How to Connect With Funders on 3 Levels
You’re in a team meeting when lightning strikes: Your team just hatched the most incredible idea! It has the potential to answer all your problems, fix community issues and revolutionize your organization. It is so tempting to go out and try to raise money for it immediately. After all, who wouldn’t want to fund the next great idea?
Unfortunately, that passion and excitement will only get you so far. Believe it or not, if you first take a step back, there is a way to capitalize on the financial support of your investors: connect your project to the investor base. And if you can connect with investors in three ways—emotionally, logically and strategically—you have the best chance of maximizing investments.
These are what fundraising professionals call the “low hanging fruit.” A project which connects with a funder emotionally might have nothing to do with their business or profession. But because they love children, for example, child advocacy projects resonate with them. Some would say they have a heart for this particular issue.
Your Challenge: Understanding and communicating the emotional appeal of your project.
These are just what they sound like: They logically solve a problem or address an issue. If the workforce development program has outgrown its space, it is logical to find a second location or expand the current facility. Even the most creative and emotional investors connect logically to projects.
Your challenge: Communicating how your project logically solves a problem.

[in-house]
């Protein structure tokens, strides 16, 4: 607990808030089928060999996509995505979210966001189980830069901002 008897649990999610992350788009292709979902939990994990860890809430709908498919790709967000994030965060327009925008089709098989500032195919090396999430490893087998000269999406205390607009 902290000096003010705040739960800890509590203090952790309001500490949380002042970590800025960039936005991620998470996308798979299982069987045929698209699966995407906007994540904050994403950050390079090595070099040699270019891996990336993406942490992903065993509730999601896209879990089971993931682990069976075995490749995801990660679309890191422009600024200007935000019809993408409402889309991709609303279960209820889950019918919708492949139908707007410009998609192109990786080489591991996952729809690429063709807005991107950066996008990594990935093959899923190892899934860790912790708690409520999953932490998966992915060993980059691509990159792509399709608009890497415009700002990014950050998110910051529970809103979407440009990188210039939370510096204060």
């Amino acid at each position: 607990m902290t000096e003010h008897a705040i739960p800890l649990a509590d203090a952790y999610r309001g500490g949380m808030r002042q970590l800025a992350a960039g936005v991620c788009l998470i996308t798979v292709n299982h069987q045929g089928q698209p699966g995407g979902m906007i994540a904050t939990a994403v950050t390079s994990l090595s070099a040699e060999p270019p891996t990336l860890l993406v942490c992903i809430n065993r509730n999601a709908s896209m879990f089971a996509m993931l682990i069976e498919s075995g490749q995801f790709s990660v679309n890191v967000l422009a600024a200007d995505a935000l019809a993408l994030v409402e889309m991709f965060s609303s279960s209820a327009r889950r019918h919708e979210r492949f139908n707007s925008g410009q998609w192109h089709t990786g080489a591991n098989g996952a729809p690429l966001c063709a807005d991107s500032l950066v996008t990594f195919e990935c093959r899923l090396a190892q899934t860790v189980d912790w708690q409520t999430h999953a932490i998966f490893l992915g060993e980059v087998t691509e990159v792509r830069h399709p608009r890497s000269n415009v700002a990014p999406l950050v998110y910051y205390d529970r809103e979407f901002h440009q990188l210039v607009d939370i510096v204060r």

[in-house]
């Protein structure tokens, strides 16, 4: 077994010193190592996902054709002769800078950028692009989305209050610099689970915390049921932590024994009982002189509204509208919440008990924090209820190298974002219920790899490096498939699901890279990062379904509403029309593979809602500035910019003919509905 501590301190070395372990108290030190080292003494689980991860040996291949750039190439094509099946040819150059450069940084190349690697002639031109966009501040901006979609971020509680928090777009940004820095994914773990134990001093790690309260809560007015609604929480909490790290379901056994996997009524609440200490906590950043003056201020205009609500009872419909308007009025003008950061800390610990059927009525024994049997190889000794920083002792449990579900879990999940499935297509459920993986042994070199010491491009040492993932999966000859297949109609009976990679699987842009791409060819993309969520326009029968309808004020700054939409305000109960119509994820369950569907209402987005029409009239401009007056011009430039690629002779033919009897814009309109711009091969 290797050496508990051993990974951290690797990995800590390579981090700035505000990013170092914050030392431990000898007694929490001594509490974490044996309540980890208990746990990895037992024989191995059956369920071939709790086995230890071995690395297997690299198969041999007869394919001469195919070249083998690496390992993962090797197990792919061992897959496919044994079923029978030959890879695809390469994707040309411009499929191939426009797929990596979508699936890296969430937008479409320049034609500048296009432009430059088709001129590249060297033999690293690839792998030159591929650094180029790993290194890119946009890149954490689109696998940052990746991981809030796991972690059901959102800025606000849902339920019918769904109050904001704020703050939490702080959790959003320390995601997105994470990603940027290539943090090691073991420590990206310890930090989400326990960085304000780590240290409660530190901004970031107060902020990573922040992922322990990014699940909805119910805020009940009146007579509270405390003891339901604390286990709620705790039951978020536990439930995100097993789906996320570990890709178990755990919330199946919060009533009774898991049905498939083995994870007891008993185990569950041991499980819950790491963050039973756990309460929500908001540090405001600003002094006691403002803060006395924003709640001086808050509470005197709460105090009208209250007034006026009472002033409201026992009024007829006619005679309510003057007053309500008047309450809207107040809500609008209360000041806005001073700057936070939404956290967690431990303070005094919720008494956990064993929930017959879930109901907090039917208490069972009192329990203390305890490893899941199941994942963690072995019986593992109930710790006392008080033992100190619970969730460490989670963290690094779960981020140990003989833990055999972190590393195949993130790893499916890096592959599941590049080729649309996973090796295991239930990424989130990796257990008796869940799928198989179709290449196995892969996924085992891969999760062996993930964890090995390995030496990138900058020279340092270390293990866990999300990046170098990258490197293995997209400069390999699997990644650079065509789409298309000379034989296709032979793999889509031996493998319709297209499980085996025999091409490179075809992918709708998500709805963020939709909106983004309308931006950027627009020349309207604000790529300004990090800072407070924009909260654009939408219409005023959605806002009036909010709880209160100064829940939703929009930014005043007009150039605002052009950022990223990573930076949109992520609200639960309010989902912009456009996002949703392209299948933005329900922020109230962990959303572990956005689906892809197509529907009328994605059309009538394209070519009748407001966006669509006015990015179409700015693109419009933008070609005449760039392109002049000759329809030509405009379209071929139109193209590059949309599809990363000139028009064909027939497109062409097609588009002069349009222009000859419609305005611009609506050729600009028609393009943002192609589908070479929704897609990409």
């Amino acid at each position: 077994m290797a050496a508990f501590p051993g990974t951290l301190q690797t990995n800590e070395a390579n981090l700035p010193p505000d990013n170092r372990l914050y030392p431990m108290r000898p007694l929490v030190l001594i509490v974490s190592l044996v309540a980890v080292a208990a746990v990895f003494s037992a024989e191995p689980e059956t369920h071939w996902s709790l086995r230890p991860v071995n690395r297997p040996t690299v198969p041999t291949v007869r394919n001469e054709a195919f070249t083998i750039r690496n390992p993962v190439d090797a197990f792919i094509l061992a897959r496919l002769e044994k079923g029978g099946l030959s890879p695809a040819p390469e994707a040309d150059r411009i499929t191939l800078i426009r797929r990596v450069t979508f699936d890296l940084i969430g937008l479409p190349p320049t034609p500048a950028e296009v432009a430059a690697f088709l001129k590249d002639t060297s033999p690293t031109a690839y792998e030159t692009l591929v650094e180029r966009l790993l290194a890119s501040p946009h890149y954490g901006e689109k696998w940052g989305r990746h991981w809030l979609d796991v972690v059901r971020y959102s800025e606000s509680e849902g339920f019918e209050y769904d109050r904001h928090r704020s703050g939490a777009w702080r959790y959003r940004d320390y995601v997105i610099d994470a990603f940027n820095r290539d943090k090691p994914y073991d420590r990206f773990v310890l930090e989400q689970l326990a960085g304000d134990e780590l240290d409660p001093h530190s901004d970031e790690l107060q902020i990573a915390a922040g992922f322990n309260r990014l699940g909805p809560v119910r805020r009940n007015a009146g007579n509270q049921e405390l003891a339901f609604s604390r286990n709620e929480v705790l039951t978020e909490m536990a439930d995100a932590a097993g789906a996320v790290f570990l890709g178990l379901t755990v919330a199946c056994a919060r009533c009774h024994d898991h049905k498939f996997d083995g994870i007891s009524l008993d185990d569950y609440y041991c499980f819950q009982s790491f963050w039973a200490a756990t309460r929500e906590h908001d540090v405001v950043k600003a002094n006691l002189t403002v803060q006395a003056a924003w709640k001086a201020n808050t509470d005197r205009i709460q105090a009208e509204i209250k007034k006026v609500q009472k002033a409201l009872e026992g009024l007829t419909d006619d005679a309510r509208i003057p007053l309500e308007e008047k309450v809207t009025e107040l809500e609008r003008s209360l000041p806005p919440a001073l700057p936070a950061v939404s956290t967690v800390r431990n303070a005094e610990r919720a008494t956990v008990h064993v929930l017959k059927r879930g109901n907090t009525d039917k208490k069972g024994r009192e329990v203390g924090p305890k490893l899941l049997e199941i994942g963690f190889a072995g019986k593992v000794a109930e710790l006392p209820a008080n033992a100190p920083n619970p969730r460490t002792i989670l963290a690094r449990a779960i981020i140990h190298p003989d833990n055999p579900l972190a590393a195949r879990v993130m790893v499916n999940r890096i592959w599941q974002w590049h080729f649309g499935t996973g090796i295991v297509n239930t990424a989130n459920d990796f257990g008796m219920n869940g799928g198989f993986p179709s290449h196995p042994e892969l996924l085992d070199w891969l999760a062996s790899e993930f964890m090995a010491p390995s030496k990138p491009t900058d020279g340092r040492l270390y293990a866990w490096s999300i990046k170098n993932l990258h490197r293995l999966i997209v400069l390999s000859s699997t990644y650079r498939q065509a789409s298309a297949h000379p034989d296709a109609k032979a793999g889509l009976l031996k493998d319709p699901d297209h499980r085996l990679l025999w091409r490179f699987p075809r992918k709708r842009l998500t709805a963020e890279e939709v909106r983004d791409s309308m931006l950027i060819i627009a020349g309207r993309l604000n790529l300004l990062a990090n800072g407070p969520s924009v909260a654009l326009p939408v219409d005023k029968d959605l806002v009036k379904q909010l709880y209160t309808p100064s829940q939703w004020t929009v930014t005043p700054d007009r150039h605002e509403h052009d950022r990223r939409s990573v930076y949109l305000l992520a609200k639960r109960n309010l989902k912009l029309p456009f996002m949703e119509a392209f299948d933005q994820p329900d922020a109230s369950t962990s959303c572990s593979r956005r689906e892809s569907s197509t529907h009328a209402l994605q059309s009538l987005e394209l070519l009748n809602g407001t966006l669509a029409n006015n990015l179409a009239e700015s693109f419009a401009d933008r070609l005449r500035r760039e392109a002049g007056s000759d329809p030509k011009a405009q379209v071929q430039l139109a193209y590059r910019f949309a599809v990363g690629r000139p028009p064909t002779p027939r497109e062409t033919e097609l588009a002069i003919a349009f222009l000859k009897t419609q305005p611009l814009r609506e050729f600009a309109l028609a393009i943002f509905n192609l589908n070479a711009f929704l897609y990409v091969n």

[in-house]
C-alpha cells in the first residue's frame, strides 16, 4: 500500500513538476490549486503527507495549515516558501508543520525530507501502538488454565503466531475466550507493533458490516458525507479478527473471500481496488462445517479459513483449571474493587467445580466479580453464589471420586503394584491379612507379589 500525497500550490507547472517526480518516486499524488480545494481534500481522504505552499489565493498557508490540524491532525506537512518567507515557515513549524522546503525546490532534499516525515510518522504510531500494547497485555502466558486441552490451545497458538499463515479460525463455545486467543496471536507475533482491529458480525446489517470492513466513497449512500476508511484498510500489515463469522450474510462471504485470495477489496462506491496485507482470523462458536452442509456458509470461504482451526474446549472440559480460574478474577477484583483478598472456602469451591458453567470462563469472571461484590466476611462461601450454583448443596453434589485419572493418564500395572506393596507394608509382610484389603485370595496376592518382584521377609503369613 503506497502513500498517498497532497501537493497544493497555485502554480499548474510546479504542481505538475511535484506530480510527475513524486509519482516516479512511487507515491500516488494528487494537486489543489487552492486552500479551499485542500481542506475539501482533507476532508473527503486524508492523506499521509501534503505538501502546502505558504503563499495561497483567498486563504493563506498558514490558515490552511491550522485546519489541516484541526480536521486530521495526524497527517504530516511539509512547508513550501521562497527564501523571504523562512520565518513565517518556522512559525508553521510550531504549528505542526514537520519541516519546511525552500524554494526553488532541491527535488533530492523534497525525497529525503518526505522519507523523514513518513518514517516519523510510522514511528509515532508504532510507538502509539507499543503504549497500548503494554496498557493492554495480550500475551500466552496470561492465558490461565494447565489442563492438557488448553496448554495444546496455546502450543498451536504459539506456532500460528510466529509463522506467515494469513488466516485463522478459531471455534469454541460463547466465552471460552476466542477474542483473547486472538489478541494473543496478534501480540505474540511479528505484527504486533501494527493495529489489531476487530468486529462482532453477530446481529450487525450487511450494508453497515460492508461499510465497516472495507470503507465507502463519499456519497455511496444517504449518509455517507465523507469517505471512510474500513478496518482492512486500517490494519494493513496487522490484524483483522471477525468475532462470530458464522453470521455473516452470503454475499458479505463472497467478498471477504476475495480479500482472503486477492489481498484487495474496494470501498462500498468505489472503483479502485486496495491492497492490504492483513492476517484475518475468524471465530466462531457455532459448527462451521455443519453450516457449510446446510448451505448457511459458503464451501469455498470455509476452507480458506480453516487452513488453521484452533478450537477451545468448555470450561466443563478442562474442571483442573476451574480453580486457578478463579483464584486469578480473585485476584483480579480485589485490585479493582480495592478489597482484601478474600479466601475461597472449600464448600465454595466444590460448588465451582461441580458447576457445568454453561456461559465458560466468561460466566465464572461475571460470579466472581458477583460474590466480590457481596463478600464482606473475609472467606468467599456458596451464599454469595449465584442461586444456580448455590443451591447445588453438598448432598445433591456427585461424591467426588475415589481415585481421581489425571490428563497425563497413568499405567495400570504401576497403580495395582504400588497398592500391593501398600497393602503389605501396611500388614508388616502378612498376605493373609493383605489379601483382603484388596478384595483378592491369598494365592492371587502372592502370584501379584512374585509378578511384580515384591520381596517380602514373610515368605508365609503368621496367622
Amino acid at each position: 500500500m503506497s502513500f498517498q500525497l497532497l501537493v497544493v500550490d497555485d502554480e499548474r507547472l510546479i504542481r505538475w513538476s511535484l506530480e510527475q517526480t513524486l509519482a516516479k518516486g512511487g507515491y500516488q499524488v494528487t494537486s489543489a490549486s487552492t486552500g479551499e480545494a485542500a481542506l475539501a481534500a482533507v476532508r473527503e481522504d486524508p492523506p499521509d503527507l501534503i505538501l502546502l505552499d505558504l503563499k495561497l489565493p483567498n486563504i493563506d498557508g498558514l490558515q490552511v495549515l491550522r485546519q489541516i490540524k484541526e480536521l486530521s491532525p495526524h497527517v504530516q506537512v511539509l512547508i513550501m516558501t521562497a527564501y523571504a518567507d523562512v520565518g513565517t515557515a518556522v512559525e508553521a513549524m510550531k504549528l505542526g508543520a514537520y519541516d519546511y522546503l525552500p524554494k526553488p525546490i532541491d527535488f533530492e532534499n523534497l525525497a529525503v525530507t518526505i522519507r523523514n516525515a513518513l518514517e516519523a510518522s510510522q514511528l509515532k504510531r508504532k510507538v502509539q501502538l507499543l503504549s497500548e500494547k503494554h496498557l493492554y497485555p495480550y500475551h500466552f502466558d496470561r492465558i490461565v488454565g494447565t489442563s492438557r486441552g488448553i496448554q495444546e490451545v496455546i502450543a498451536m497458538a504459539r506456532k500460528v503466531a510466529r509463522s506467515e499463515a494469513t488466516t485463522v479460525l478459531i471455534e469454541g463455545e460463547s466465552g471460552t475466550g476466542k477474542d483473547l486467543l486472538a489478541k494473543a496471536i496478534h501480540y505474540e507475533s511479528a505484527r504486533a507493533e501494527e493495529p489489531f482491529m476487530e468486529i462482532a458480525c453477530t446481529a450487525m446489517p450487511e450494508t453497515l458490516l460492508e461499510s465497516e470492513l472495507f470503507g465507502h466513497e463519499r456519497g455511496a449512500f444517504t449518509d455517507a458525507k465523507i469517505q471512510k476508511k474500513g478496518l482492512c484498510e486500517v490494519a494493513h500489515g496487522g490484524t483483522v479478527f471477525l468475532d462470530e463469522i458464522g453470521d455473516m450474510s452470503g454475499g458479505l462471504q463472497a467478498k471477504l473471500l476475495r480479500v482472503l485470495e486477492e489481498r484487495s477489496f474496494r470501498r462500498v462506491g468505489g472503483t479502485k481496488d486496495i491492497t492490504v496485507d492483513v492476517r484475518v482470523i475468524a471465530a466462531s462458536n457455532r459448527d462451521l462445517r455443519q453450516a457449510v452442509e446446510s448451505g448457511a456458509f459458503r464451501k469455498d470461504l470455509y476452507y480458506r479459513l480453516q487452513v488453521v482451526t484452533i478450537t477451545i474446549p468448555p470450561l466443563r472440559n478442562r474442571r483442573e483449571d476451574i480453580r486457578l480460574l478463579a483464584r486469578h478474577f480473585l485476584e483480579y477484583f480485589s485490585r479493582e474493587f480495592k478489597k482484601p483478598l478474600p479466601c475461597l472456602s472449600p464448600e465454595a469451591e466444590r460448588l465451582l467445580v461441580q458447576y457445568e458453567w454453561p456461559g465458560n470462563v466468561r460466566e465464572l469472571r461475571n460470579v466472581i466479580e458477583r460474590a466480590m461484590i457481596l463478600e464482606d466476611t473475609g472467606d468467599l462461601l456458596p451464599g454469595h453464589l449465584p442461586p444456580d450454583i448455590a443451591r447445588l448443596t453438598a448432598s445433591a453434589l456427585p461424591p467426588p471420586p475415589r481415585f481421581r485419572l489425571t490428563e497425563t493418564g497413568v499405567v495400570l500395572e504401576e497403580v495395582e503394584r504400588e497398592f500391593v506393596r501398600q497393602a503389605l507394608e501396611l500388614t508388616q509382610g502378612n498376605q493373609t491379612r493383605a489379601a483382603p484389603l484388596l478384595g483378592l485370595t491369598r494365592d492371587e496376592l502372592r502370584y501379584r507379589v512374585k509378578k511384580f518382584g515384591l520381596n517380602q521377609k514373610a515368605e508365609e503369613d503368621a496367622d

These are more challenging, because it requires a fundamental understanding of your funders (what are their missions, goals and histories), and it requires quantifying the impact your project will have in the community. When you understand those two things you can answer the question of how investing in your project will bring tangible results to your investors.
Your challenge: Understanding your investors and taking the time to quantify your project’s impact in the community for each top investor individually.
Recently, while conducting a study for a potential new arts facility, we interviewed an influential and wealthy individual. Our client told us about this individual’s family foundation and all the good it does in the community. Of course, the arts organization wanted to know how much this family would invest in their new facility. The interview went well for the most part; the individual said there was a need for the new facility (connected logically) and loved the outreach programs in the schools (connected emotionally).
But there was no strategic connection.
“Our family foundation focuses on basic needs: food, shelter, clothing and early childhood education,” they said. “I’ll make a small personal contribution, but this isn’t something the foundation would invest heavily in.”
Every project—economic and workforce development, domestic violence and homeless shelters, YMCA buildings, promise programs, humane society facilities—can connect with an investor emotionally, logically and strategically. By taking the time to find each of those connections for each of your top-level prospects, you will have the greatest chance of maximizing their investments.